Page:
"It will not, Ur-tasen," she began with more vehemence, while she raised herself on her litter and drew closer to the priest. "See! I have brought here rich offerings for Ra; emeralds from my mines beyond Se-veneh, sapphires and rubies from Ta-bu. I have brought ostrich feathers as long as a man's arm, and oil from the sacred tree of Hana, in the garden of my palace. I have brought thee rare pigeons from my aviaries, and an ibis whose plumage is like the opening petals of the lotus blossom. I have brought thee enough gold dust to strew the steps of the altar of the god. Rich gifts and rare, sweet herbs and brilliant gems, that thou mayest pray to Osiris, that he find some other head on which to place the crown of Kamt, than that of hated Neit-akrit."

"But she is thine own sister's child! Thou canst not hate her. Thou wouldst not see the crown of Kamt on the head of a stranger?"

I thought this a very weak speech on the part of the high priest. Evidently the visions of those emeralds and sweet-scented herbs, or perhaps the pigeons from the royal garden, had shaken his enthusiasm for the absent Neit-akrit.

"I humbled myself before her and asked her to wed my son. She laughed at me and vouchsafed no answer."

At this point, for the first time, the sick youth showed some interest in the conversation; he pushed the chattering apes roughly to one side, and over his pale, wan face there came such a look of acute mental suffering that, for the first time since I had trodden upon this strange land, my heart felt the presence of a fellow-being and went out to him accordingly.

Then the Queen made a sign to one of the black giants who stood behind her, and he came forward carrying a gold casket, which he placed on the ground before the high priest. I could not see its contents, bnt noticed how Ur-tasen made pretence of looking above and beyond it, and concluded that they must have been very tempting.

"Ten white oxen await outside, oh, Ur-tasen," whispered the Queen; "each is laden with two caskets, the contents of which are richer far than these."

"But what dost thou ask of me?"

"Give life to my son!"

"The gods alone can do that. I am but mortal. Death is in my hands, but not life."

"Let me wed again; I am still young, still beautiful; while my son lives, I am still a queen."

"I cannot forbid thee to do what thou wilt; but the people of Kamt will rise against thee if thou placest one of thy subjects in the bed of Hortep-ra, the most holy. There are no royal princes old enough to wed with thee."

"They will not rise," she urged, "if thou wilt but tell them that it is the will of Ra that I should wed again."

"Woman, wouldst thou urge me to blaspheme?" he retorted in holy wrath, but she repeated:

"Ten more white oxen await at my palace, and in the caves beneath my chambers there are bars of gold which I would give to thee."

"And Osiris would smite me for the blasphemy," said the priest. "What good are thy treasures to me if my bones lay whitening in the grave?"

"Ur-tasen!" she pleaded.

But the high priest turned suddenly towards the mammoth figure behind which we crouched, and holding aside the gossamer veil of silver tissue which divided the inner sanctuary from the suppliant Queen, he pointed upwards at the gigantic majesty of the god and said:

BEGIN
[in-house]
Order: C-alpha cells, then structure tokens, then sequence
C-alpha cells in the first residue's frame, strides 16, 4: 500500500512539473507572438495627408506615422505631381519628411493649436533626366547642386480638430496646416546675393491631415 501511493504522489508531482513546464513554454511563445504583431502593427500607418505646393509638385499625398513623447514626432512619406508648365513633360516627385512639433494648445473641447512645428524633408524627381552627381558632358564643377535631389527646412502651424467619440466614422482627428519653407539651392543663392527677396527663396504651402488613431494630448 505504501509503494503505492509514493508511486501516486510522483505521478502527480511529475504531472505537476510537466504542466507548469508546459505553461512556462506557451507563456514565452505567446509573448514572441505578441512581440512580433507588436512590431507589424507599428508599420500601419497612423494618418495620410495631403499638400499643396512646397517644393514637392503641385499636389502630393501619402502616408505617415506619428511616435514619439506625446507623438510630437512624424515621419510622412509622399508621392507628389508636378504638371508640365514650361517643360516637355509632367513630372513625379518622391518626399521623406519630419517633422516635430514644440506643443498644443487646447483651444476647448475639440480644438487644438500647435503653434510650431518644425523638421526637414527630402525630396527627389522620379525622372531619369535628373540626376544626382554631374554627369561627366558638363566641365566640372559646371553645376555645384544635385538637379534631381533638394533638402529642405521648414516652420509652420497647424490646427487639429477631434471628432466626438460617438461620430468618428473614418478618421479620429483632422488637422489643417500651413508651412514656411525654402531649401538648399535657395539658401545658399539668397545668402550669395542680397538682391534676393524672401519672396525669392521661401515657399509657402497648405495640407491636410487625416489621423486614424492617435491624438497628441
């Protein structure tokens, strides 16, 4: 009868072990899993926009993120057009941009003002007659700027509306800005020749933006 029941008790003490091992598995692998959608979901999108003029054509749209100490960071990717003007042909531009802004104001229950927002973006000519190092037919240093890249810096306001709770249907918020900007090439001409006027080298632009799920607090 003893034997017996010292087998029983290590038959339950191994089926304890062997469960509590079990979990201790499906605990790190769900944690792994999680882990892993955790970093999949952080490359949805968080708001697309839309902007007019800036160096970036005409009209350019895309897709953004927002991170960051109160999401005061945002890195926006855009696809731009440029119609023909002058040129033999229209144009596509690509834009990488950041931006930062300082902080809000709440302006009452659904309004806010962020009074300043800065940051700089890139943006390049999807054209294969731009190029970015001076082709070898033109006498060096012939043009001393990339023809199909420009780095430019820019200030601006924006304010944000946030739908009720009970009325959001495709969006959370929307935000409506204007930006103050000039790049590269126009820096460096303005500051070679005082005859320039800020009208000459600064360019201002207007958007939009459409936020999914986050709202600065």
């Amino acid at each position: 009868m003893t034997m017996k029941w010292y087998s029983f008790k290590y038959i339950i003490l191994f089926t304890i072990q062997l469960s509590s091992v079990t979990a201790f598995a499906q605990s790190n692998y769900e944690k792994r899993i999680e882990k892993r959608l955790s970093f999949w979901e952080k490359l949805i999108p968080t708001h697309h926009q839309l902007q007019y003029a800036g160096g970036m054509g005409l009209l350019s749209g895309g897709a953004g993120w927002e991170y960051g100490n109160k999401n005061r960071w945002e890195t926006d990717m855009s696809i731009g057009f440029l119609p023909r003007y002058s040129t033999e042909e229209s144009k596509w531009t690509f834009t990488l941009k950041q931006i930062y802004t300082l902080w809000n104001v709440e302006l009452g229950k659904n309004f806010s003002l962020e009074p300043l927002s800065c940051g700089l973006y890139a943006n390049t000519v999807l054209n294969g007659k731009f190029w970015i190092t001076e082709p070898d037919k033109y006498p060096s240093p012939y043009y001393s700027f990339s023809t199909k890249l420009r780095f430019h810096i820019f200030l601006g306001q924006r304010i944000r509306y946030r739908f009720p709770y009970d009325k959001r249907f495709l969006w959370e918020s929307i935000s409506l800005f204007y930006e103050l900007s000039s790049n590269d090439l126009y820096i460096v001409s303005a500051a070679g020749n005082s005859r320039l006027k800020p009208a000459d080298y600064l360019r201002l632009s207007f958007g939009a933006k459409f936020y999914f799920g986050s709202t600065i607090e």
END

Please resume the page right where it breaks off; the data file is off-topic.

"I tell thee, woman, that, Queen as thou art, thou canst not change the thread of thy destiny. The crown of Kamt, after hovering on the head of thy ailing son, will descend on that of Princess Neit-akrit. Ra, who sits up there enthroned, guarding the gates of the valley of death, could alone, through some awful and terrible upheaval, change the course of the future of this land by descending himself to sit upon its throne."

The priest had spoken very solemnly, and his voice, sonorous and clear, went echoing through the majestic vault of the temple. The Queen, who evidently, in spite of her petty hatred and arrogance, was a devout worshipper of the god, had looked upwards with awe and reverence, while in her eyes I could see that she had realised the crumbling of her last, most cherished hope.

Suddenly, as she looked, I saw a curious change pass over her face; her eyes gradually dilated, her lips were parted as if to utter a cry, her cheeks from ashy pale turned to vivid red, and, stretching forth her jewel-laden arm, she pointed towards the god with trembling hand. The sickly youth, too, was looking in our direction with face as pale as death, while the high priest appeared to tremble from head to foot, as his hand grasped the gossamer tissue of the veil. Then I saw that Hugh Tankerville, with head bare and erect, had come forward from his hiding-place and was standing facing the temple, on the very pedestal of its god. Each side of him, from the bronze tripods, a blue and a purple light threw a flickering radiance upon his tall, commanding figure and his fine dark head, and I must confess that had I not known that he was my old friend, Hugh Tankerville, I should most willingly have admitted that he might be the personification of a pagan deity.

There was a long and awful pause, during which I almost could hear the anxious beating of five human hearts, then the high priest murmured:

"Who, and what, art thou?"

"Thou spakest of Ra," replied Hugh. "He sent me."

"Whence comest thou?"

"I come from the land where dwelleth Osiris and his bride, the glorious Isis, where Ra sitteth in judgment, and where Horus intercedes for the dead, whom jackal-headed Anubis has guided to the judgment throne of the Most High."

"And what is thy will, oh, stranger, who hailest from the land where dwelleth Osiris?"

Hugh calmly pointed towards the Queen, who was still looking at him, wrapt in superstitious ecstasy.

"To wed that woman and sit upon the throne of Kamt."